People who have their stomachs surgically reduced in size, via a laparoscopic band — otherwise known as a lap-band — may need to receive clinical counseling and to closely monitor their nutrition, a new study finds, as the majority of participants failed to compensate for their physical disposition.
Lap-band surgery has declined in popularity since 2009, when the procedure hit its peak, but the number of people turning to bariatric surgery, be it gastric bypass or another form of forced, physical reduction, remains high compared to recent decades. And as obesity continues to balloon as an American, and indeed, global pandemic, the numbers will only continue on the uptick. But as more people turn to surgery to solve their weight issues, the more they will fail to deliver adequate nutrients, such as protein, vitamin D, and calcium to their bodies. That is, the researchers argue, unless they stay aware of the risks.
"Our study clearly shows that there are issues regarding nutritional intake in gastric banding patients,” said senior author of the study and Chief of the Division of Nutrition and Metabolic Diseases at the University of Texas Southwestern, Dr. Abhimanyu Garg, in a statement. “They may need not only supplementation, but also counseling and constant evaluation.”
Lap-banding only accounts for approximately 10 percent of all bariatric surgeries. Sleeve gastrectomy — a procedure that shrinks the stomach to a sleeve-like shape a quarter of its original size — makes up the bulk, at 60 percent. And the more popular, gastric bypass, which, as the name implies, reroutes the intestine to a small pouch cut off from the rest of the stomach, comes in at 29 percent. Because lap-banding is less common and isn’t as invasive as the other procedures, people tend to assume it comes with fewer nutritional precautions, Garg explained.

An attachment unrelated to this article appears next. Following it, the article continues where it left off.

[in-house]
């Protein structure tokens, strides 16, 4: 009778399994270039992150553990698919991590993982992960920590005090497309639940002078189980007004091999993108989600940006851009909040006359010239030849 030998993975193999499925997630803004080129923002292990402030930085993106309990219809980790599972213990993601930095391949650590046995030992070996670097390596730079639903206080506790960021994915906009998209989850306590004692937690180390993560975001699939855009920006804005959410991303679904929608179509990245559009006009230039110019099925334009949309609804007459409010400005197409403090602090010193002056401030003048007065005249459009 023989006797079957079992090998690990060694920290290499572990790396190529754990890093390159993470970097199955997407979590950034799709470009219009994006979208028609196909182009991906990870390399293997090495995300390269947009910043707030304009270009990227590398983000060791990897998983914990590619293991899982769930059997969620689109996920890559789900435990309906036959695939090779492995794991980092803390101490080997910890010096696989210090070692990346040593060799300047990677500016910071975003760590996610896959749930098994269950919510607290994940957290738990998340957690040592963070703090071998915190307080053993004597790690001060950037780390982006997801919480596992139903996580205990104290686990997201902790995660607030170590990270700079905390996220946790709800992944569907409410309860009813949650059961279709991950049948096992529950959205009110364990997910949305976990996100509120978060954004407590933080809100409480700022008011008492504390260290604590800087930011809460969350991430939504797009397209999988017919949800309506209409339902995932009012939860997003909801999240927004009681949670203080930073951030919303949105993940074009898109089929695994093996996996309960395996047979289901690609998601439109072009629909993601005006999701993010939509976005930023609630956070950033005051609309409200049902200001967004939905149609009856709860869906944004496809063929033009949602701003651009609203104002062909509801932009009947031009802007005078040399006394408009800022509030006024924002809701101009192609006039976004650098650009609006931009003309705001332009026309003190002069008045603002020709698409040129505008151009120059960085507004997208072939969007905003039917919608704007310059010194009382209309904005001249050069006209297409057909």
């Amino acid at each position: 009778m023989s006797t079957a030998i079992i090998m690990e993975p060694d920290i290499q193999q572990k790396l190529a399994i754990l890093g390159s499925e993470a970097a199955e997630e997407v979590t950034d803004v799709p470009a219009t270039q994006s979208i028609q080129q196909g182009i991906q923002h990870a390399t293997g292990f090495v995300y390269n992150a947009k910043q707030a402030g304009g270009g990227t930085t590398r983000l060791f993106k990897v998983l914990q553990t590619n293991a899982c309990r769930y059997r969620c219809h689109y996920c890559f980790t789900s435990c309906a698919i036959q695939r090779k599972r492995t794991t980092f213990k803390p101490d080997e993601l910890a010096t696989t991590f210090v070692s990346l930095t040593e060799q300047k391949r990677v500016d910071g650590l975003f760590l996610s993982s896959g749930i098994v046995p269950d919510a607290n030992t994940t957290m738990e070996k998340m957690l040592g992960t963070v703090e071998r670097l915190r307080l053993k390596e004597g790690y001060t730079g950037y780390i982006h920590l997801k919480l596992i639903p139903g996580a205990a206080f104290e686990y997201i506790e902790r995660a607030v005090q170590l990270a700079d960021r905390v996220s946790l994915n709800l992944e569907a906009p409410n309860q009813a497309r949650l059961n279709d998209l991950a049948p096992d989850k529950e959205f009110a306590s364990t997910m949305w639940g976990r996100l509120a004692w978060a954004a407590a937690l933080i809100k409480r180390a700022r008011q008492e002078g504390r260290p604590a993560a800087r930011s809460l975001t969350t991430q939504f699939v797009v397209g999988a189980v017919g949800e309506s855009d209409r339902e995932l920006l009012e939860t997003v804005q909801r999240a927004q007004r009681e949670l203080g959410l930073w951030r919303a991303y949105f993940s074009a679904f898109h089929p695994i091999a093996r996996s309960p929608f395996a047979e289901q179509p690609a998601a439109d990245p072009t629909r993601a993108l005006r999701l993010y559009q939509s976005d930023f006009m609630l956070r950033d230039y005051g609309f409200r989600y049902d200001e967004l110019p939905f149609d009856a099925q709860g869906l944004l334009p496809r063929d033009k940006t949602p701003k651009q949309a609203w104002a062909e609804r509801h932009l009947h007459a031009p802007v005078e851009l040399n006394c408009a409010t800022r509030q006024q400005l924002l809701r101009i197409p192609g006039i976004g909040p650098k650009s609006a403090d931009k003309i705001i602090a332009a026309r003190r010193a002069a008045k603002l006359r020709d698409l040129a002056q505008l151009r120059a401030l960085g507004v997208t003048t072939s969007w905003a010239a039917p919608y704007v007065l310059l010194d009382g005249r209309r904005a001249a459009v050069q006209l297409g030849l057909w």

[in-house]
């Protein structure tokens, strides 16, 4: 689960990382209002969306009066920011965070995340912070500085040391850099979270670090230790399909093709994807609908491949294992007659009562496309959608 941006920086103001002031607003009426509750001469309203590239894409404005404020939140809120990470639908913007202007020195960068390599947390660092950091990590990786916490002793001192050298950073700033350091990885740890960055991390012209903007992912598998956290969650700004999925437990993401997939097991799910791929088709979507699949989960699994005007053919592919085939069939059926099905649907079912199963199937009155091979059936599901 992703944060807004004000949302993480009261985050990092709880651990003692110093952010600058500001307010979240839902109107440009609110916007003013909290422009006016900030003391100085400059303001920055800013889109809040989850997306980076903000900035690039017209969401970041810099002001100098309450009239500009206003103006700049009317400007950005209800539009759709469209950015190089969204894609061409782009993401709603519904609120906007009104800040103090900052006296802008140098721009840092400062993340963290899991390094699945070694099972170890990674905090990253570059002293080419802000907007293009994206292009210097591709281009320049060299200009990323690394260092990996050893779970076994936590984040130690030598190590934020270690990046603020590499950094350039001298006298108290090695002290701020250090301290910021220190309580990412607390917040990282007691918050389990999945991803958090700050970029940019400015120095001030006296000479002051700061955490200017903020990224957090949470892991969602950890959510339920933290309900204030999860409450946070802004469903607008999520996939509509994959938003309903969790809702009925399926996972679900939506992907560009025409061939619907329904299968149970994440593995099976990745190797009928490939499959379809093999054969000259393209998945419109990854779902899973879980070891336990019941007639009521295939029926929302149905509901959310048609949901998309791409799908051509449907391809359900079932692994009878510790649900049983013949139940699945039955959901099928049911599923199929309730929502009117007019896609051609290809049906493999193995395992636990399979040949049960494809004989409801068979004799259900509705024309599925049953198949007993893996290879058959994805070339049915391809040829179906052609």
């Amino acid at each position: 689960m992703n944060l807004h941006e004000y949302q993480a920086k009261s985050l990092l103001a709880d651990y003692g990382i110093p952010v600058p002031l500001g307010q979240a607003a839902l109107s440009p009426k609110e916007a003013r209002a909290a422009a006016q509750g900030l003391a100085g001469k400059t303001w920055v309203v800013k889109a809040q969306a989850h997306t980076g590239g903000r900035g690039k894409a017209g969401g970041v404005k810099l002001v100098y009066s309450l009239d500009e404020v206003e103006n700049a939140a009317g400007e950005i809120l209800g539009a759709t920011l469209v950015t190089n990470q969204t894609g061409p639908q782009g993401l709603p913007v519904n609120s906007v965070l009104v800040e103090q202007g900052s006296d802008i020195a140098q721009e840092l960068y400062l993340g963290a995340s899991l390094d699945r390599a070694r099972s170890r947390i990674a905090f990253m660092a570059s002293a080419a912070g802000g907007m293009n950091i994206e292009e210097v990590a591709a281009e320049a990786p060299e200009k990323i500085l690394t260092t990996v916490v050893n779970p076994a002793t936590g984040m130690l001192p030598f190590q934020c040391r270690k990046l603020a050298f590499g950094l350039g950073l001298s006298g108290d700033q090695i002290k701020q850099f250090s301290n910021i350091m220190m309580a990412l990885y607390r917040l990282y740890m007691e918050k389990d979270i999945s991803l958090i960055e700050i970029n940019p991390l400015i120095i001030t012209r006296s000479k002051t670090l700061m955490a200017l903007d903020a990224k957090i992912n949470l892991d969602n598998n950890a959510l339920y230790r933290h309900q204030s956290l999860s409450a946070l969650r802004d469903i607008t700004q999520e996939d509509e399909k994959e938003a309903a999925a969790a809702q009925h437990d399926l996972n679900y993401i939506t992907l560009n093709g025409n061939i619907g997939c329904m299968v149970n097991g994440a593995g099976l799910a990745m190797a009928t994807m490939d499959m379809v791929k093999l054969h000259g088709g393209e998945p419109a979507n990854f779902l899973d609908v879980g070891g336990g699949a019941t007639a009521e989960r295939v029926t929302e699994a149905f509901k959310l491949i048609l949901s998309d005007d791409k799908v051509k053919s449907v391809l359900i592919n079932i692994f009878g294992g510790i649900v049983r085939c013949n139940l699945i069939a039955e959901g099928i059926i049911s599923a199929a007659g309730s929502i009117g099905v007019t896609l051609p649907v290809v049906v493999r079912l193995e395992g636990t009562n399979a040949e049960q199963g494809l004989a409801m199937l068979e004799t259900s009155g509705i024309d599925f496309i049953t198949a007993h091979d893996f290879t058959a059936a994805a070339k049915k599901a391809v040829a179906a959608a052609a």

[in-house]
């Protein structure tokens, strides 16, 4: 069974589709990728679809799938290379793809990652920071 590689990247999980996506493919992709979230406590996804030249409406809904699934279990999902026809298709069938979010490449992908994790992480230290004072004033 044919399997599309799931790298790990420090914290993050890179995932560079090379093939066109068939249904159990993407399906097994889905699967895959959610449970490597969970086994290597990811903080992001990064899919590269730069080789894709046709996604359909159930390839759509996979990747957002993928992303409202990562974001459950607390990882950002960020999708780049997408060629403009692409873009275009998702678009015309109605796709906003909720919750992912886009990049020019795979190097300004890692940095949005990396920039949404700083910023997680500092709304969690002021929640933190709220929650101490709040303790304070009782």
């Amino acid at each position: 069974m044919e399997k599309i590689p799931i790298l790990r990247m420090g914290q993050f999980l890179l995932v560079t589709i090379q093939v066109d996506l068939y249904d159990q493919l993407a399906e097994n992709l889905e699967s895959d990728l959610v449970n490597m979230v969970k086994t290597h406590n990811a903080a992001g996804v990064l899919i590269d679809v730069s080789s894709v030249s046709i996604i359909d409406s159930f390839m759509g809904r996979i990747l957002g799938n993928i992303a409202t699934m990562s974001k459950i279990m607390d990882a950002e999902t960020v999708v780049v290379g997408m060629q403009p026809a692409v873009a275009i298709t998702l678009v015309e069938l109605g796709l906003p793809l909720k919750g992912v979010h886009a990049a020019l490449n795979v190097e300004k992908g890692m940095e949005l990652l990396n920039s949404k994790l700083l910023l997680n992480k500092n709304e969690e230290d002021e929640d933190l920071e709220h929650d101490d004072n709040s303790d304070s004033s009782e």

However, the team’s small study showed the nutritional precautions are just as important. Twenty-three patients participated in a 12-week trial, with their nutrient levels measured at baseline, six weeks, and at 12 weeks. Overwhelmingly, the team found, people were deficient in a number of measures. At least 86 percent did not meet recommended requirements for calcium and vitamin D, and many subjects showed slight anemia at 12 weeks.
Indeed, the effect may be a result of a common criticism of lap-band surgeries. The people who qualify for such surgeries must be either morbidly obese (defined as a body mass index over 40), or need the weight loss to alleviate conditions related to their weight, such as type 2 diabetes, hypertension, sleep apnea, or other life-threatening conditions. But the one thing that doesn’t change is the person’s attitudes toward food. They may feel full earlier, but their actual diet must change, too. As the team found, this seldom takes place.
"Bariatric surgery and the lifestyle changes necessary for continued success are serious lifelong commitments," said Dr. Michael J. Lee, assistant professor of surgery and director of metabolic and bariatric surgery at UT Southwestern, in the release.
Between 2003 and today, the number of bariatric procedures has risen dramatically, up from 103,200 in 2003 to a peak of 220,000 in 2009, then levelling off to between 150,000 to 160,000 annually in the U.S. The surgery, which typically costs between $11,500 and $26,000, may or may not be covered by insurance. In order to prevent that cost from leading only to further health problems, Garg advises all patients to follow several broad dietary guidelines:
- Consume more food rich in protein, vitamins, and minerals in order to keep the nutrient levels in the body high.
- Consume fish high in omega-3 fatty acids, a healthy source of fat.
- Consume more fruit, vegetables, whole grains, and nuts to supplement the nutrients and add fiber.
- Cook with vegetable oils, such as canola oil and olive oil in order to replace saturated and trans fats
- Keep sodium levels low by minimizing processed foods.
Source: Shah M, Adams-Huet B, Rao S. The Effect of Dietary Counseling on Nutrient Intakes in Gastric Banding Surgery Patients. Journal of Investigative Medicine. 2013.